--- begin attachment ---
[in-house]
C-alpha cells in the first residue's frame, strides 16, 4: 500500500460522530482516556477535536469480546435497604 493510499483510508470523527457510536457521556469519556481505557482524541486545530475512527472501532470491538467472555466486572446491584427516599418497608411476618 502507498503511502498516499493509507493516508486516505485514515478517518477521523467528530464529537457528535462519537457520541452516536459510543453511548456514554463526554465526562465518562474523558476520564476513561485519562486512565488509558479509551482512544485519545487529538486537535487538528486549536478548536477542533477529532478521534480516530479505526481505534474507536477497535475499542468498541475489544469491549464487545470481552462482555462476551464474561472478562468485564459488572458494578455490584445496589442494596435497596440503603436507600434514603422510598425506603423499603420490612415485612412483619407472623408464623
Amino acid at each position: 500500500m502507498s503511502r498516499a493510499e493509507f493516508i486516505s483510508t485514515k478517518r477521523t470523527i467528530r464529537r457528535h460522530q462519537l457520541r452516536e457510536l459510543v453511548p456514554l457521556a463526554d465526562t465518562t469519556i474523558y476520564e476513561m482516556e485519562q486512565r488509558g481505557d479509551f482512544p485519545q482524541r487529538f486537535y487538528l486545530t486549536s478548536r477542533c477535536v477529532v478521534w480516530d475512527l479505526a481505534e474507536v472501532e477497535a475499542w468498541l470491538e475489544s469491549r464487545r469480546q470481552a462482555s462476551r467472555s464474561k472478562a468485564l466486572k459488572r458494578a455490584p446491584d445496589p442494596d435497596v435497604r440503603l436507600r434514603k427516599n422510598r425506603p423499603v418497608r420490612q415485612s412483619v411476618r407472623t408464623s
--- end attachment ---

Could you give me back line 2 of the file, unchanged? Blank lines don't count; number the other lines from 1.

C-alpha cells in the first residue's frame, strides 16, 4: 500500500460522530482516556477535536469480546435497604 493510499483510508470523527457510536457521556469519556481505557482524541486545530475512527472501532470491538467472555466486572446491584427516599418497608411476618 502507498503511502498516499493509507493516508486516505485514515478517518477521523467528530464529537457528535462519537457520541452516536459510543453511548456514554463526554465526562465518562474523558476520564476513561485519562486512565488509558479509551482512544485519545487529538486537535487538528486549536478548536477542533477529532478521534480516530479505526481505534474507536477497535475499542468498541475489544469491549464487545470481552462482555462476551464474561472478562468485564459488572458494578455490584445496589442494596435497596440503603436507600434514603422510598425506603423499603420490612415485612412483619407472623408464623